Of course the competent regulatory authority plays a crucial role in implementation and enforcement of the GDPR and corresponding national legislation as well as respective guidelines, and should be consulted as appropriate.

RELATED INSIGHTS FROM OUR DATA PROTECTION PRACTICE GROUP

OUR DATA PROTECTION PRACTICE GROUP

Our firm helps SMEs and large organisations in a wide range of sectors to comply with the GDPR and national legislation.

Our associates focus on technology and cybersecurity aspects to cover all angles of the necessary exercises, in line with the rapid shifts in technological disruption.

Please do not hesitate to contact us if you require further information or support on such matters.

Data Protection Law Firm of the Year in Cyprus: 2020 Global Law Experts 11th Annual Awards

Kyriacos Kourtellos has been selected as the winner in the category Private Client Lawyer of the Year in Cyprus at the Leaders-in-Law 2020 Global Awards.

Leaders-in-Law is a general counsel network allowing people to find a lawyer or expert anywhere in the world, specialising in the area of expertise with which they need legal assistance or advice. Very few people have knowledge of lawyers and experts they can trust around the globe, but Leaders-in-Law has put together a platform of over 1500 lawyers, across 130 jurisdictions, specialising in 56 different practice areas. The diligent selection process of Leaders-in-Law is rigorous in order for clients to rest assured that they will find the right lawyer to meet their personal or professional requirements.

These prestigious Leaders-in-Law 2020 Global Awards have been presented to all selected winners in recognition of both their excellent service and expertise in their field.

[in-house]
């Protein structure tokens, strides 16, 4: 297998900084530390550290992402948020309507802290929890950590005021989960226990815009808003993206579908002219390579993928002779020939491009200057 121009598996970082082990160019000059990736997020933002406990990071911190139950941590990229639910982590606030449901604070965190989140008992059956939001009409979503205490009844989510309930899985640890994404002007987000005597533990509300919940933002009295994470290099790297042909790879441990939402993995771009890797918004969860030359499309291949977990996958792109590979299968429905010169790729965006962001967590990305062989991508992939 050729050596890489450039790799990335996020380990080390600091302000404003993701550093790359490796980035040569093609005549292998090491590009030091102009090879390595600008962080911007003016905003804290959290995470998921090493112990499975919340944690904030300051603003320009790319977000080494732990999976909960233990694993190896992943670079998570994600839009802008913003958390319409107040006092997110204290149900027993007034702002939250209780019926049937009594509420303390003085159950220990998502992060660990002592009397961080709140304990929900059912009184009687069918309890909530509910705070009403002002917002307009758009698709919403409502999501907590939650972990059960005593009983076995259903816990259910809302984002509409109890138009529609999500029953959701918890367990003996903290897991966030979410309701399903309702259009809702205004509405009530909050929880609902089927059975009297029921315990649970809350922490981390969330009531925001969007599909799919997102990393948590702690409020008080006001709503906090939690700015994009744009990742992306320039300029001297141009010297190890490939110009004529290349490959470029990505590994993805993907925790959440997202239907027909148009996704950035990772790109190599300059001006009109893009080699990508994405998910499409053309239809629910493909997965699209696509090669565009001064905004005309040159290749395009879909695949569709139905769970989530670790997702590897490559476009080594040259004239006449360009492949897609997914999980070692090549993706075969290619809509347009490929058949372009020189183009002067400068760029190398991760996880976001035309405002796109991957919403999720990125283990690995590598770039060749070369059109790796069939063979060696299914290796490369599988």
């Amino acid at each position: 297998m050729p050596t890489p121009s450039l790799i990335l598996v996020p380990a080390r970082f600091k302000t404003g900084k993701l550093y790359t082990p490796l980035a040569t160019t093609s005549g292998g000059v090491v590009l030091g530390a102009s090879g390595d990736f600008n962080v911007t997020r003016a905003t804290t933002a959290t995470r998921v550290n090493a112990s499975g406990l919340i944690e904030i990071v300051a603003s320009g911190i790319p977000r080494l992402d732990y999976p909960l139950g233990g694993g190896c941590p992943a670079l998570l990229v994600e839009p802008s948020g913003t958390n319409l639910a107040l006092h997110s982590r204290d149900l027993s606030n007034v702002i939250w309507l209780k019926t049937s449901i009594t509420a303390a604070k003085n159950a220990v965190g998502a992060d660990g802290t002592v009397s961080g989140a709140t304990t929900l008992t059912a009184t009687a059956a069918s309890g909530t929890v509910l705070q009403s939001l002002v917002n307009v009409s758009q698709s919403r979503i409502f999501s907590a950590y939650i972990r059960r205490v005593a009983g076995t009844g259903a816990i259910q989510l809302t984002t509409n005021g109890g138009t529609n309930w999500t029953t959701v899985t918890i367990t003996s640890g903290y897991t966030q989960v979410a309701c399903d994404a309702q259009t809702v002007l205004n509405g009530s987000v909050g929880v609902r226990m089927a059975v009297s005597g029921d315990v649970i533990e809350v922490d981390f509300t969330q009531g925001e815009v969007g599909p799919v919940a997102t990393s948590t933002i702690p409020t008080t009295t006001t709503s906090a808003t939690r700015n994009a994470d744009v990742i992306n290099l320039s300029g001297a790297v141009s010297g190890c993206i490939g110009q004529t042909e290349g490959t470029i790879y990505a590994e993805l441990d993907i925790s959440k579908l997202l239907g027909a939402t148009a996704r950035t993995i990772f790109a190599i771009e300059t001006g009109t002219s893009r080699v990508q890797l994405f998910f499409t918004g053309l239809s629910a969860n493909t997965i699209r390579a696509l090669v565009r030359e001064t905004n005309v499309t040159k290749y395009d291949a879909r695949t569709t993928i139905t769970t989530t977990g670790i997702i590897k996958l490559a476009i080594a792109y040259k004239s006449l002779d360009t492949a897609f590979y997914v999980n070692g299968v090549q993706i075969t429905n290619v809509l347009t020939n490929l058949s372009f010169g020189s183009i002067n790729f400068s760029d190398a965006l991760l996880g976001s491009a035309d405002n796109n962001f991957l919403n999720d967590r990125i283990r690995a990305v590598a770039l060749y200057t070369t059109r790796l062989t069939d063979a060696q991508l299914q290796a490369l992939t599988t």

Leaders-in-Law undertook detailed research using its independent team to enable it to create a shortlist of up to 5 potential winners in each category. The shortlisted parties have been carefully scruitinised, based on service range, service type, geographical location, how the business operates and the expertise of each lawyer or firm offered to clients.

Awards Live: https://www.leaders-in-law.com/awards/

The Private Client Practice Group of our firm advises affluent individuals, family offices, C-suite executives and investors on a variety of matters with personalised solutions.

With our broad array of expertise, we identify and execute high-priority projects across all levels. Driven by our passion for delivering quality and results as well as building and maintaining exceptional relationships, we give immaculate attention to detail and offer unparalleled legal services to our clients.

We formulate and implement the most strategic, sustainable initiatives to protect their wealth through sustainable solutions. For instance, Cyprus trusts have consistently proven their strength as formidable tools in foreign, high-profile litigation proceedings, whereby the relevant rulings recognised the validity of the Cyprus trust.

Cyprus provides a competitive edge to a legal or natural person that wants to create an efficient and effective vehicle by transferring property to another. Cyprus trusts are formed for various purposes, including family succession and heirship planning, estate and asset protection, commercial transactions, employee incentive schemes, investment and charitable purposes.

Please find below an outline of the services offered by our Private Client Practice Group.

Please do not hesitate to contact us if you have any question or require any assistance in such matters.

Entrepreneurs, HNWIs, c-suite executives and family offices must set an overall sustainable wealth preservation and asset protection strategy to combat the effects of the virus. Cyprus provides a competitive edge to a legal or natural person that wants to create an efficient and effective vehicle by transferring property to another for various purposes, including family succession and heirship planning, estate and asset protection, commercial transactions, employee incentive schemes, investment and charitable purposes.